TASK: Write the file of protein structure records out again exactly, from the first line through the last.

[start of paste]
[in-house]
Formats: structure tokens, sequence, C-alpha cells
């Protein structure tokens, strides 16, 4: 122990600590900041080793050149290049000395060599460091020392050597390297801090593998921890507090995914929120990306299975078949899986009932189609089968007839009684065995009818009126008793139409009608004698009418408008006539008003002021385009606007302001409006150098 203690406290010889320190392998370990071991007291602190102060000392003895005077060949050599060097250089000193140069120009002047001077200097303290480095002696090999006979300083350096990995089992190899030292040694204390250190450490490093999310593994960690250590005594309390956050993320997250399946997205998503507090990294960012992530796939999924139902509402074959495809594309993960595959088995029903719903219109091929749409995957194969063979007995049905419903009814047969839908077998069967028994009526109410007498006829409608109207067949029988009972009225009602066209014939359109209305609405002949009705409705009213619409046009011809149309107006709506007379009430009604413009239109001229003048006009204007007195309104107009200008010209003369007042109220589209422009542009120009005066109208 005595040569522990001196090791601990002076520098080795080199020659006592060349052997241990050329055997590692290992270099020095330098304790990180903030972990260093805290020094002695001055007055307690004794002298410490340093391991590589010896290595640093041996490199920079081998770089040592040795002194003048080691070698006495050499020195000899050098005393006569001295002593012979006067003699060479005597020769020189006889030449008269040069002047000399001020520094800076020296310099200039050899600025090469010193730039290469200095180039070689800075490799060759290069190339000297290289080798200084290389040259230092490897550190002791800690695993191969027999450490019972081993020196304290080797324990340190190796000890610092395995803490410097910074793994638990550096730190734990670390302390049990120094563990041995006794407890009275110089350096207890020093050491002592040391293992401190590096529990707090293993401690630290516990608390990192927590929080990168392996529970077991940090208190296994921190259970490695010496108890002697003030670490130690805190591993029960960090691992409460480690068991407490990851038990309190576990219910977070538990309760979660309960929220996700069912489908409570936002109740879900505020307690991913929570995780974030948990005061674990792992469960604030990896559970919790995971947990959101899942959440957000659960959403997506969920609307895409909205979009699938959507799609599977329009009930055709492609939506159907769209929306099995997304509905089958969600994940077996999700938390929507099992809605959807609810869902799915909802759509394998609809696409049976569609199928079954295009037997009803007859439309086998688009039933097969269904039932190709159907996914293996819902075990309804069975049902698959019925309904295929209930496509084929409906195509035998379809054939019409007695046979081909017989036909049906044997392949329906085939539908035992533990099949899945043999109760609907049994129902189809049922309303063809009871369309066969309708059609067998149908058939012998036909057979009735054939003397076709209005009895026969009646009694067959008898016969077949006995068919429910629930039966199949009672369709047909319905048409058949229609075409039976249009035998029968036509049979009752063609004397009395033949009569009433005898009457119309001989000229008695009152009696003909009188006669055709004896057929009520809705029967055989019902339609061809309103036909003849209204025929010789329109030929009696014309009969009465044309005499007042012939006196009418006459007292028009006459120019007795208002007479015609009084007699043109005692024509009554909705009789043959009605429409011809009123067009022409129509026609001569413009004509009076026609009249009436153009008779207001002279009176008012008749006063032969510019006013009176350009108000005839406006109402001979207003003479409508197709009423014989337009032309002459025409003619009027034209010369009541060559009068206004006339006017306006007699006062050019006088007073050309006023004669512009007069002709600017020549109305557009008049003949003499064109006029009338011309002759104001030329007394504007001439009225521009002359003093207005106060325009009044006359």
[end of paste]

[in-house]
Formats: structure tokens, sequence, C-alpha cells
């Protein structure tokens, strides 16, 4: 122990600590900041080793050149290049000395060599460091020392050597390297801090593998921890507090995914929120990306299975078949899986009932189609089968007839009684065995009818009126008793139409009608004698009418408008006539008003002021385009606007302001409006150098 203690406290010889320190392998370990071991007291602190102060000392003895005077060949050599060097250089000193140069120009002047001077200097303290480095002696090999006979300083350096990995089992190899030292040694204390250190450490490093999310593994960690250590005594309390956050993320997250399946997205998503507090990294960012992530796939999924139902509402074959495809594309993960595959088995029903719903219109091929749409995957194969063979007995049905419903009814047969839908077998069967028994009526109410007498006829409608109207067949029988009972009225009602066209014939359109209305609405002949009705409705009213619409046009011809149309107006709506007379009430009604413009239109001229003048006009204007007195309104107009200008010209003369007042109220589209422009542009120009005066109208 005595040569522990001196090791601990002076520098080795080199020659006592060349052997241990050329055997590692290992270099020095330098304790990180903030972990260093805290020094002695001055007055307690004794002298410490340093391991590589010896290595640093041996490199920079081998770089040592040795002194003048080691070698006495050499020195000899050098005393006569001295002593012979006067003699060479005597020769020189006889030449008269040069002047000399001020520094800076020296310099200039050899600025090469010193730039290469200095180039070689800075490799060759290069190339000297290289080798200084290389040259230092490897550190002791800690695993191969027999450490019972081993020196304290080797324990340190190796000890610092395995803490410097910074793994638990550096730190734990670390302390049990120094563990041995006794407890009275110089350096207890020093050491002592040391293992401190590096529990707090293993401690630290516990608390990192927590929080990168392996529970077991940090208190296994921190259970490695010496108890002697003030670490130690805190591993029960960090691992409460480690068991407490990851038990309190576990219910977070538990309760979660309960929220996700069912489908409570936002109740879900505020307690991913929570995780974030948990005061674990792992469960604030990896559970919790995971947990959101899942959440957000659960959403997506969920609307895409909205979009699938959507799609599977329009009930055709492609939506159907769209929306099995997304509905089958969600994940077996999700938390929507099992809605959807609810869902799915909802759509394998609809696409049976569609199928079954295009037997009803007859439309086998688009039933097969269904039932190709159907996914293996819902075990309804069975049902698959019925309904295929209930496509084929409906195509035998379809054939019409007695046979081909017989036909049906044997392949329906085939539908035992533990099949899945043999109760609907049994129902189809049922309303063809009871369309066969309708059609067998149908058939012998036909057979009735054939003397076709209005009895026969009646009694067959008898016969077949006995068919429910629930039966199949009672369709047909319905048409058949229609075409039976249009035998029968036509049979009752063609004397009395033949009569009433005898009457119309001989000229008695009152009696003909009188006669055709004896057929009520809705029967055989019902339609061809309103036909003849209204025929010789329109030929009696014309009969009465044309005499007042012939006196009418006459007292028009006459120019007795208002007479015609009084007699043109005692024509009554909705009789043959009605429409011809009123067009022409129509026609001569413009004509009076026609009249009436153009008779207001002279009176008012008749006063032969510019006013009176350009108000005839406006109402001979207003003479409508197709009423014989337009032309002459025409003619009027034209010369009541060559009068206004006339006017306006007699006062050019006088007073050309006023004669512009007069002709600017020549109305557009008049003949003499064109006029009338011309002759104001030329007394504007001439009225521009002359003093207005106060325009009044006359």